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>> obama was the opposite, but now he doesn't have the responsibility to sit behind that desk, and i actually -- it looks to me like he's enjoying. >> did you hear what donald trump i think was it today or yesterday said that his rallies are bigger than obama's rallies. >> that's right. >> the crowds. >> but don't forget joe biden also. joe biden has been out there, too. >> tuesday, does it boil down to a referendum on the president? >> he insists that it does so i think we should take him at his word. >> to david's earlier point though, when you hear the president out there saying what have they done for the past two years, i can read you a laundry list that this administration has accomplished which they are not talking bork that's the point. that's the point that david made earlier, you know, when you shout from the roof tops about the care advance, you don't talk about all the other -- the laundry list of items that you've accomplished, you know. that opportunity gives the administration a chance to go out and talk about those things. >> i want to play something that president trump said just about that. he said this yesterday i think in florida.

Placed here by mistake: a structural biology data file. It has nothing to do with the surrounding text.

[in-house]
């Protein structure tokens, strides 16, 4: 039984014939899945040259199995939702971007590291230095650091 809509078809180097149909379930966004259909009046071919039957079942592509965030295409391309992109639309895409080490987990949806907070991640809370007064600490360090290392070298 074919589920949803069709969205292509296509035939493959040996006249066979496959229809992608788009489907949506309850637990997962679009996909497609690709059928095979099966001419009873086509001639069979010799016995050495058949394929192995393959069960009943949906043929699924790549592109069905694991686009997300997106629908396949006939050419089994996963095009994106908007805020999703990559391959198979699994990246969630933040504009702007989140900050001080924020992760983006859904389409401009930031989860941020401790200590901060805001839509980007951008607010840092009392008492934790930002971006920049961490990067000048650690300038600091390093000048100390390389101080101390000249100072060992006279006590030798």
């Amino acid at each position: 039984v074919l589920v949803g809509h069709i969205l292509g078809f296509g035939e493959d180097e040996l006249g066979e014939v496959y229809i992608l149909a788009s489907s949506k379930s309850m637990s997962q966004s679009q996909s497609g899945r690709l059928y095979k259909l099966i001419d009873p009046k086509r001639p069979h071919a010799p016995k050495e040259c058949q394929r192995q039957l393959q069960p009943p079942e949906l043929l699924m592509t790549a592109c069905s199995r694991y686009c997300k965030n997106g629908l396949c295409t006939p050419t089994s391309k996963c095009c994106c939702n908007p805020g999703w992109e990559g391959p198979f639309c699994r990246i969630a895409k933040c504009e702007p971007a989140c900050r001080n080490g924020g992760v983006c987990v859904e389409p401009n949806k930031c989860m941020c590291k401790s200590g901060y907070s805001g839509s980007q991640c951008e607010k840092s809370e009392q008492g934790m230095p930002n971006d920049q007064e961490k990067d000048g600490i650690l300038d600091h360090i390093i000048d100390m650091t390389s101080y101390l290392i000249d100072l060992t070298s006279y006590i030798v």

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>> some of the fake news was saying i was watching. why doesn't he talk about the economy? why does he talk about immigration and what's coming up with the caravan? why does he talk about the caravan when he's got maybe the best numbers on the economy in the history of our country? and we can talk about the economy, but the fact is we know how well we're doing with the economy and we have to solve problems. i'm looking to solve problems. >> keep talking about the economy, okay. >> i think technically he now has labeled you part of the fake news. >> i would say, it too, but here's what i would also say. i'm sitting here, and he's president of the united states, and the reality is this guy has had an uncanny ability to hear